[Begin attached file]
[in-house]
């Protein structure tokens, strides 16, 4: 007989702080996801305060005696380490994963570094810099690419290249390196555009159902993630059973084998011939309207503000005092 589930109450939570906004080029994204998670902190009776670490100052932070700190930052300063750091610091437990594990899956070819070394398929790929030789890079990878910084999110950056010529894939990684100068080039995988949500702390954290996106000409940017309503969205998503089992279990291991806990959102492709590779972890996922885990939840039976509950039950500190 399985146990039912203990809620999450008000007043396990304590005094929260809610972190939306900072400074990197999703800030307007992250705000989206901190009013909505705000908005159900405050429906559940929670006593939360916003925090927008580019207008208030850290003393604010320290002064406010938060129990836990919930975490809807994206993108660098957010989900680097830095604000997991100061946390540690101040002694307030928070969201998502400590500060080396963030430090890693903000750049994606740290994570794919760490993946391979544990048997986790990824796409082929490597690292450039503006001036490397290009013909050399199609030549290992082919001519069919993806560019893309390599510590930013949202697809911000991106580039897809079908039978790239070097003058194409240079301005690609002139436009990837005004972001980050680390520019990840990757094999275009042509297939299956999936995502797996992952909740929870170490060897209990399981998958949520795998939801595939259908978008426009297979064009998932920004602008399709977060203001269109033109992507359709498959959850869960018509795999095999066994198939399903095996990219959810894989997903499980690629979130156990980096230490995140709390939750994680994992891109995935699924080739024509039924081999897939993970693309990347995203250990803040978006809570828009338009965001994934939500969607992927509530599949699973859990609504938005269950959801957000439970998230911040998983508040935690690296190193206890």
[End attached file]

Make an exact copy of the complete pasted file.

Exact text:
[in-house]
């Protein structure tokens, strides 16, 4: 007989702080996801305060005696380490994963570094810099690419290249390196555009159902993630059973084998011939309207503000005092 589930109450939570906004080029994204998670902190009776670490100052932070700190930052300063750091610091437990594990899956070819070394398929790929030789890079990878910084999110950056010529894939990684100068080039995988949500702390954290996106000409940017309503969205998503089992279990291991806990959102492709590779972890996922885990939840039976509950039950500190 399985146990039912203990809620999450008000007043396990304590005094929260809610972190939306900072400074990197999703800030307007992250705000989206901190009013909505705000908005159900405050429906559940929670006593939360916003925090927008580019207008208030850290003393604010320290002064406010938060129990836990919930975490809807994206993108660098957010989900680097830095604000997991100061946390540690101040002694307030928070969201998502400590500060080396963030430090890693903000750049994606740290994570794919760490993946391979544990048997986790990824796409082929490597690292450039503006001036490397290009013909050399199609030549290992082919001519069919993806560019893309390599510590930013949202697809911000991106580039897809079908039978790239070097003058194409240079301005690609002139436009990837005004972001980050680390520019990840990757094999275009042509297939299956999936995502797996992952909740929870170490060897209990399981998958949520795998939801595939259908978008426009297979064009998932920004602008399709977060203001269109033109992507359709498959959850869960018509795999095999066994198939399903095996990219959810894989997903499980690629979130156990980096230490995140709390939750994680994992891109995935699924080739024509039924081999897939993970693309990347995203250990803040978006809570828009338009965001994934939500969607992927509530599949699973859990609504938005269950959801957000439970998230911040998983508040935690690296190193206890």